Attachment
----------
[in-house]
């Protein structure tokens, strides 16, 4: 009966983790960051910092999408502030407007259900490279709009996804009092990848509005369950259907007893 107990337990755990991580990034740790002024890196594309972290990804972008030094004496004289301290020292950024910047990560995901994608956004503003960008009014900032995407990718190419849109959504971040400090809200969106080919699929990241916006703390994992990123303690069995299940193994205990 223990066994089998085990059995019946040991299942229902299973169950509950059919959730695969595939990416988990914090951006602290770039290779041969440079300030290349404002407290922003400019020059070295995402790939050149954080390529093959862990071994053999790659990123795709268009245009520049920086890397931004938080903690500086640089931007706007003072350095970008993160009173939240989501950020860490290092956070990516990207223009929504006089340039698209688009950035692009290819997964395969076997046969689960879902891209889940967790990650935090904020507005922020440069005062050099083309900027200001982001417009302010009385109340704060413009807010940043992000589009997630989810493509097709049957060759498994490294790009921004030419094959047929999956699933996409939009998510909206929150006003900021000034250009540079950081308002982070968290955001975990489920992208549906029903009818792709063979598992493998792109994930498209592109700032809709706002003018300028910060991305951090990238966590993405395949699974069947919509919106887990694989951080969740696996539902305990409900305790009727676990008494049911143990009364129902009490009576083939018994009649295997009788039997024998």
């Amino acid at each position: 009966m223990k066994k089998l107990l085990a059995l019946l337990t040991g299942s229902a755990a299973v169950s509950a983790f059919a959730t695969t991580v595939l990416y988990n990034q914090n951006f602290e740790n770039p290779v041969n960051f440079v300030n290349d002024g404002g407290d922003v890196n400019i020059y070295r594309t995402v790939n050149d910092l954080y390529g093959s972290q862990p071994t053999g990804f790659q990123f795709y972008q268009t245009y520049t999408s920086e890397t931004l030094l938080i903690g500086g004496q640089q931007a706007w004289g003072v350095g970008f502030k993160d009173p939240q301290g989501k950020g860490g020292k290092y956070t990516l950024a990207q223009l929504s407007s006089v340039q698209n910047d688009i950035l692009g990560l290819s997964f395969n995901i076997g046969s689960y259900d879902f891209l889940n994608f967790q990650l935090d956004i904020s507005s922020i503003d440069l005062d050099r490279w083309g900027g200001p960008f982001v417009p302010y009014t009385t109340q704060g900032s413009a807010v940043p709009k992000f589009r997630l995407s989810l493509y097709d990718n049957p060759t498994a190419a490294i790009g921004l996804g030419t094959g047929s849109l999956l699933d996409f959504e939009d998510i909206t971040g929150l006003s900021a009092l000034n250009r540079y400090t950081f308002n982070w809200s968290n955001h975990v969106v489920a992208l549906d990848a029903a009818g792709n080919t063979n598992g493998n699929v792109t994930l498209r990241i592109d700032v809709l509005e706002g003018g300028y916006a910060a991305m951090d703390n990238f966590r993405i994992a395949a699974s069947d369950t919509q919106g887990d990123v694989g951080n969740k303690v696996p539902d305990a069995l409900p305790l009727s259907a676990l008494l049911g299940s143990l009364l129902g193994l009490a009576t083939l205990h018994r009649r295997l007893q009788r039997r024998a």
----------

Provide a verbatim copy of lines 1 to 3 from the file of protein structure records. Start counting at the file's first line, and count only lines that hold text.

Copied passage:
[in-house]
């Protein structure tokens, strides 16, 4: 009966983790960051910092999408502030407007259900490279709009996804009092990848509005369950259907007893 107990337990755990991580990034740790002024890196594309972290990804972008030094004496004289301290020292950024910047990560995901994608956004503003960008009014900032995407990718190419849109959504971040400090809200969106080919699929990241916006703390994992990123303690069995299940193994205990 223990066994089998085990059995019946040991299942229902299973169950509950059919959730695969595939990416988990914090951006602290770039290779041969440079300030290349404002407290922003400019020059070295995402790939050149954080390529093959862990071994053999790659990123795709268009245009520049920086890397931004938080903690500086640089931007706007003072350095970008993160009173939240989501950020860490290092956070990516990207223009929504006089340039698209688009950035692009290819997964395969076997046969689960879902891209889940967790990650935090904020507005922020440069005062050099083309900027200001982001417009302010009385109340704060413009807010940043992000589009997630989810493509097709049957060759498994490294790009921004030419094959047929999956699933996409939009998510909206929150006003900021000034250009540079950081308002982070968290955001975990489920992208549906029903009818792709063979598992493998792109994930498209592109700032809709706002003018300028910060991305951090990238966590993405395949699974069947919509919106887990694989951080969740696996539902305990409900305790009727676990008494049911143990009364129902009490009576083939018994009649295997009788039997024998």
């Amino acid at each position: 009966m223990k066994k089998l107990l085990a059995l019946l337990t040991g299942s229902a755990a299973v169950s509950a983790f059919a959730t695969t991580v595939l990416y988990n990034q914090n951006f602290e740790n770039p290779v041969n960051f440079v300030n290349d002024g404002g407290d922003v890196n400019i020059y070295r594309t995402v790939n050149d910092l954080y390529g093959s972290q862990p071994t053999g990804f790659q990123f795709y972008q268009t245009y520049t999408s920086e890397t931004l030094l938080i903690g500086g004496q640089q931007a706007w004289g003072v350095g970008f502030k993160d009173p939240q301290g989501k950020g860490g020292k290092y956070t990516l950024a990207q223009l929504s407007s006089v340039q698209n910047d688009i950035l692009g990560l290819s997964f395969n995901i076997g046969s689960y259900d879902f891209l889940n994608f967790q990650l935090d956004i904020s507005s922020i503003d440069l005062d050099r490279w083309g900027g200001p960008f982001v417009p302010y009014t009385t109340q704060g900032s413009a807010v940043p709009k992000f589009r997630l995407s989810l493509y097709d990718n049957p060759t498994a190419a490294i790009g921004l996804g030419t094959g047929s849109l999956l699933d996409f959504e939009d998510i909206t971040g929150l006003s900021a009092l000034n250009r540079y400090t950081f308002n982070w809200s968290n955001h975990v969106v489920a992208l549906d990848a029903a009818g792709n080919t063979n598992g493998n699929v792109t994930l498209r990241i592109d700032v809709l509005e706002g003018g300028y916006a910060a991305m951090d703390n990238f966590r993405i994992a395949a699974s069947d369950t919509q919106g887990d990123v694989g951080n969740k303690v696996p539902d305990a069995l409900p305790l009727s259907a676990l008494l049911g299940s143990l009364l129902g193994l009490a009576t083939l205990h018994r009649r295997l007893q009788r039997r024998a």